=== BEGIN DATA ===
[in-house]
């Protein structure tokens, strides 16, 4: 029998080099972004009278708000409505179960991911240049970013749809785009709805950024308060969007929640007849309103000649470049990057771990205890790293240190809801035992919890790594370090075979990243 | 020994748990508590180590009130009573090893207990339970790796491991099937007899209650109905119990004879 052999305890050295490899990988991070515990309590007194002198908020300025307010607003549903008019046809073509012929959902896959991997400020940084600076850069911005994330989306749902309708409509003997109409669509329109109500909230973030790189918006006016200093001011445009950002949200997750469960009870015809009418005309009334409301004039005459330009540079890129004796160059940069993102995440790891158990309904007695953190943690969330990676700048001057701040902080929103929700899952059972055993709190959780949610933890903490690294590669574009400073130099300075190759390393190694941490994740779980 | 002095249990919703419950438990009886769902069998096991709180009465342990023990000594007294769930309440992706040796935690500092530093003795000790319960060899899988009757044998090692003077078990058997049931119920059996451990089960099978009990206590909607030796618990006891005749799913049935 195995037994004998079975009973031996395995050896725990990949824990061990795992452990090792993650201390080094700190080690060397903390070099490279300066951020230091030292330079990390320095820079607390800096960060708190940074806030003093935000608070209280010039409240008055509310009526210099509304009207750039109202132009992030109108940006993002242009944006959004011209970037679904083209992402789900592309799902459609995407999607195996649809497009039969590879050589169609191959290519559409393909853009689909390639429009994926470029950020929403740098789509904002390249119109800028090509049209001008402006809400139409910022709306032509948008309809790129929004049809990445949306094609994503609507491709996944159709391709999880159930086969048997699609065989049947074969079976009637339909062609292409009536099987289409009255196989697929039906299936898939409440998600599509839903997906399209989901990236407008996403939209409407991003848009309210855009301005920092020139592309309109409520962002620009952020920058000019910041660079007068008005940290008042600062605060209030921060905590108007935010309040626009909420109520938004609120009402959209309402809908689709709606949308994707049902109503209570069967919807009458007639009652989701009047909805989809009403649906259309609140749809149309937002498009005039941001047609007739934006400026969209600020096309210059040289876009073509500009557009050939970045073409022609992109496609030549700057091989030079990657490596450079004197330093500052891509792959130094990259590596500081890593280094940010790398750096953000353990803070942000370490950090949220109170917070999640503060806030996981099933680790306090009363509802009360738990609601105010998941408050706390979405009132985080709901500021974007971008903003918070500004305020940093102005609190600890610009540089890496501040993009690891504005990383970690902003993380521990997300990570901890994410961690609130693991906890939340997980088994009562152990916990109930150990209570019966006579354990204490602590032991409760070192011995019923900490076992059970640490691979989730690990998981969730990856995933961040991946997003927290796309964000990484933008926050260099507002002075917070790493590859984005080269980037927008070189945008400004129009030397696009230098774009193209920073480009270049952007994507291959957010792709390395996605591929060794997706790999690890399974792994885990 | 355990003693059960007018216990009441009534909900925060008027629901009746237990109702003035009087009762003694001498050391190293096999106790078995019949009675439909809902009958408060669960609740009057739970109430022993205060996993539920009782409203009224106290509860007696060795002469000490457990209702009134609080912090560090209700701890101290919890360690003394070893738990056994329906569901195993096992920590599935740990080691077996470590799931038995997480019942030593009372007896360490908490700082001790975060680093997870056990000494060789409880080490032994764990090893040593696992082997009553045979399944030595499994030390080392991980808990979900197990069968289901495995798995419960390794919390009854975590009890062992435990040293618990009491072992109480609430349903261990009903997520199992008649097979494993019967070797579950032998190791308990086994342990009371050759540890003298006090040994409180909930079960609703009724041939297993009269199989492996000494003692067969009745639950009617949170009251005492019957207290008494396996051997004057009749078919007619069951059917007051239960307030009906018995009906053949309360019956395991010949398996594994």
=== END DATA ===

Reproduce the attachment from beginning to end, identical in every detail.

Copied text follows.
[in-house]
């Protein structure tokens, strides 16, 4: 029998080099972004009278708000409505179960991911240049970013749809785009709805950024308060969007929640007849309103000649470049990057771990205890790293240190809801035992919890790594370090075979990243 | 020994748990508590180590009130009573090893207990339970790796491991099937007899209650109905119990004879 052999305890050295490899990988991070515990309590007194002198908020300025307010607003549903008019046809073509012929959902896959991997400020940084600076850069911005994330989306749902309708409509003997109409669509329109109500909230973030790189918006006016200093001011445009950002949200997750469960009870015809009418005309009334409301004039005459330009540079890129004796160059940069993102995440790891158990309904007695953190943690969330990676700048001057701040902080929103929700899952059972055993709190959780949610933890903490690294590669574009400073130099300075190759390393190694941490994740779980 | 002095249990919703419950438990009886769902069998096991709180009465342990023990000594007294769930309440992706040796935690500092530093003795000790319960060899899988009757044998090692003077078990058997049931119920059996451990089960099978009990206590909607030796618990006891005749799913049935 195995037994004998079975009973031996395995050896725990990949824990061990795992452990090792993650201390080094700190080690060397903390070099490279300066951020230091030292330079990390320095820079607390800096960060708190940074806030003093935000608070209280010039409240008055509310009526210099509304009207750039109202132009992030109108940006993002242009944006959004011209970037679904083209992402789900592309799902459609995407999607195996649809497009039969590879050589169609191959290519559409393909853009689909390639429009994926470029950020929403740098789509904002390249119109800028090509049209001008402006809400139409910022709306032509948008309809790129929004049809990445949306094609994503609507491709996944159709391709999880159930086969048997699609065989049947074969079976009637339909062609292409009536099987289409009255196989697929039906299936898939409440998600599509839903997906399209989901990236407008996403939209409407991003848009309210855009301005920092020139592309309109409520962002620009952020920058000019910041660079007068008005940290008042600062605060209030921060905590108007935010309040626009909420109520938004609120009402959209309402809908689709709606949308994707049902109503209570069967919807009458007639009652989701009047909805989809009403649906259309609140749809149309937002498009005039941001047609007739934006400026969209600020096309210059040289876009073509500009557009050939970045073409022609992109496609030549700057091989030079990657490596450079004197330093500052891509792959130094990259590596500081890593280094940010790398750096953000353990803070942000370490950090949220109170917070999640503060806030996981099933680790306090009363509802009360738990609601105010998941408050706390979405009132985080709901500021974007971008903003918070500004305020940093102005609190600890610009540089890496501040993009690891504005990383970690902003993380521990997300990570901890994410961690609130693991906890939340997980088994009562152990916990109930150990209570019966006579354990204490602590032991409760070192011995019923900490076992059970640490691979989730690990998981969730990856995933961040991946997003927290796309964000990484933008926050260099507002002075917070790493590859984005080269980037927008070189945008400004129009030397696009230098774009193209920073480009270049952007994507291959957010792709390395996605591929060794997706790999690890399974792994885990 | 355990003693059960007018216990009441009534909900925060008027629901009746237990109702003035009087009762003694001498050391190293096999106790078995019949009675439909809902009958408060669960609740009057739970109430022993205060996993539920009782409203009224106290509860007696060795002469000490457990209702009134609080912090560090209700701890101290919890360690003394070893738990056994329906569901195993096992920590599935740990080691077996470590799931038995997480019942030593009372007896360490908490700082001790975060680093997870056990000494060789409880080490032994764990090893040593696992082997009553045979399944030595499994030390080392991980808990979900197990069968289901495995798995419960390794919390009854975590009890062992435990040293618990009491072992109480609430349903261990009903997520199992008649097979494993019967070797579950032998190791308990086994342990009371050759540890003298006090040994409180909930079960609703009724041939297993009269199989492996000494003692067969009745639950009617949170009251005492019957207290008494396996051997004057009749078919007619069951059917007051239960307030009906018995009906053949309360019956395991010949398996594994």